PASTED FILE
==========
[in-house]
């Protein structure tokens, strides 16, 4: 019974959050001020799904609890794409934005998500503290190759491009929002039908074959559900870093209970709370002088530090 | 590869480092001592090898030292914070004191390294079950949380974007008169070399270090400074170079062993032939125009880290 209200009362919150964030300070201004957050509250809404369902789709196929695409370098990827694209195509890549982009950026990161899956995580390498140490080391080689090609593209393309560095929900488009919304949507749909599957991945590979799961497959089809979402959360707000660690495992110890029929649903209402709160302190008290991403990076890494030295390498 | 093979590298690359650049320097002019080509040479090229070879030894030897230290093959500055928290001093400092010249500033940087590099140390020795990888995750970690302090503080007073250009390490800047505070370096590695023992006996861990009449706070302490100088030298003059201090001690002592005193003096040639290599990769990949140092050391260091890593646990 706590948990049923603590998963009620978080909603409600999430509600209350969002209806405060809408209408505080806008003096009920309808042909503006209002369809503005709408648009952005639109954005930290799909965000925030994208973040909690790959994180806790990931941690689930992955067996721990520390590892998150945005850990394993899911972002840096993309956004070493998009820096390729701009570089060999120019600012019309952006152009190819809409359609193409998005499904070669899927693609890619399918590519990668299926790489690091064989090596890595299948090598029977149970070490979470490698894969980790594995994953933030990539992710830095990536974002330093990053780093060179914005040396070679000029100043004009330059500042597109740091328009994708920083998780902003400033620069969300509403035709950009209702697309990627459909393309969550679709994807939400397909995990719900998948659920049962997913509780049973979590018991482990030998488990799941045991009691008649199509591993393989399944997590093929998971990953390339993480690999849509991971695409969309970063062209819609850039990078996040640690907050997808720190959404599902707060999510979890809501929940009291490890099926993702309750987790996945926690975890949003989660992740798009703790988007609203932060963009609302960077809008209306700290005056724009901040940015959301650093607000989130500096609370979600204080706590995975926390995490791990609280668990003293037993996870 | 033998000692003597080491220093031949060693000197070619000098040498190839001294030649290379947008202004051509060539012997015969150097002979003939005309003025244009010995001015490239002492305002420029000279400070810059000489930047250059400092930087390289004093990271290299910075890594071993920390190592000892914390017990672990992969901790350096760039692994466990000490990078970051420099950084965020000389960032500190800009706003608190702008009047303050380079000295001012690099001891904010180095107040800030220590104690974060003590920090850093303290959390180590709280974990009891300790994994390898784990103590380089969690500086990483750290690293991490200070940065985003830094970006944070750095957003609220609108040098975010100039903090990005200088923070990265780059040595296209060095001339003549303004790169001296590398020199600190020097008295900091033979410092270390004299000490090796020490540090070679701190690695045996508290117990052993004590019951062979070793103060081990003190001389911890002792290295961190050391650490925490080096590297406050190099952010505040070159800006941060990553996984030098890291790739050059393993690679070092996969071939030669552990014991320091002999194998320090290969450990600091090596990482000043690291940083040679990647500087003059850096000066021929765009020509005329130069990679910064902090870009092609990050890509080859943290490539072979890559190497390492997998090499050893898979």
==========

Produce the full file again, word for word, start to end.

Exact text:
[in-house]
């Protein structure tokens, strides 16, 4: 019974959050001020799904609890794409934005998500503290190759491009929002039908074959559900870093209970709370002088530090 | 590869480092001592090898030292914070004191390294079950949380974007008169070399270090400074170079062993032939125009880290 209200009362919150964030300070201004957050509250809404369902789709196929695409370098990827694209195509890549982009950026990161899956995580390498140490080391080689090609593209393309560095929900488009919304949507749909599957991945590979799961497959089809979402959360707000660690495992110890029929649903209402709160302190008290991403990076890494030295390498 | 093979590298690359650049320097002019080509040479090229070879030894030897230290093959500055928290001093400092010249500033940087590099140390020795990888995750970690302090503080007073250009390490800047505070370096590695023992006996861990009449706070302490100088030298003059201090001690002592005193003096040639290599990769990949140092050391260091890593646990 706590948990049923603590998963009620978080909603409600999430509600209350969002209806405060809408209408505080806008003096009920309808042909503006209002369809503005709408648009952005639109954005930290799909965000925030994208973040909690790959994180806790990931941690689930992955067996721990520390590892998150945005850990394993899911972002840096993309956004070493998009820096390729701009570089060999120019600012019309952006152009190819809409359609193409998005499904070669899927693609890619399918590519990668299926790489690091064989090596890595299948090598029977149970070490979470490698894969980790594995994953933030990539992710830095990536974002330093990053780093060179914005040396070679000029100043004009330059500042597109740091328009994708920083998780902003400033620069969300509403035709950009209702697309990627459909393309969550679709994807939400397909995990719900998948659920049962997913509780049973979590018991482990030998488990799941045991009691008649199509591993393989399944997590093929998971990953390339993480690999849509991971695409969309970063062209819609850039990078996040640690907050997808720190959404599902707060999510979890809501929940009291490890099926993702309750987790996945926690975890949003989660992740798009703790988007609203932060963009609302960077809008209306700290005056724009901040940015959301650093607000989130500096609370979600204080706590995975926390995490791990609280668990003293037993996870 | 033998000692003597080491220093031949060693000197070619000098040498190839001294030649290379947008202004051509060539012997015969150097002979003939005309003025244009010995001015490239002492305002420029000279400070810059000489930047250059400092930087390289004093990271290299910075890594071993920390190592000892914390017990672990992969901790350096760039692994466990000490990078970051420099950084965020000389960032500190800009706003608190702008009047303050380079000295001012690099001891904010180095107040800030220590104690974060003590920090850093303290959390180590709280974990009891300790994994390898784990103590380089969690500086990483750290690293991490200070940065985003830094970006944070750095957003609220609108040098975010100039903090990005200088923070990265780059040595296209060095001339003549303004790169001296590398020199600190020097008295900091033979410092270390004299000490090796020490540090070679701190690695045996508290117990052993004590019951062979070793103060081990003190001389911890002792290295961190050391650490925490080096590297406050190099952010505040070159800006941060990553996984030098890291790739050059393993690679070092996969071939030669552990014991320091002999194998320090290969450990600091090596990482000043690291940083040679990647500087003059850096000066021929765009020509005329130069990679910064902090870009092609990050890509080859943290490539072979890559190497390492997998090499050893898979």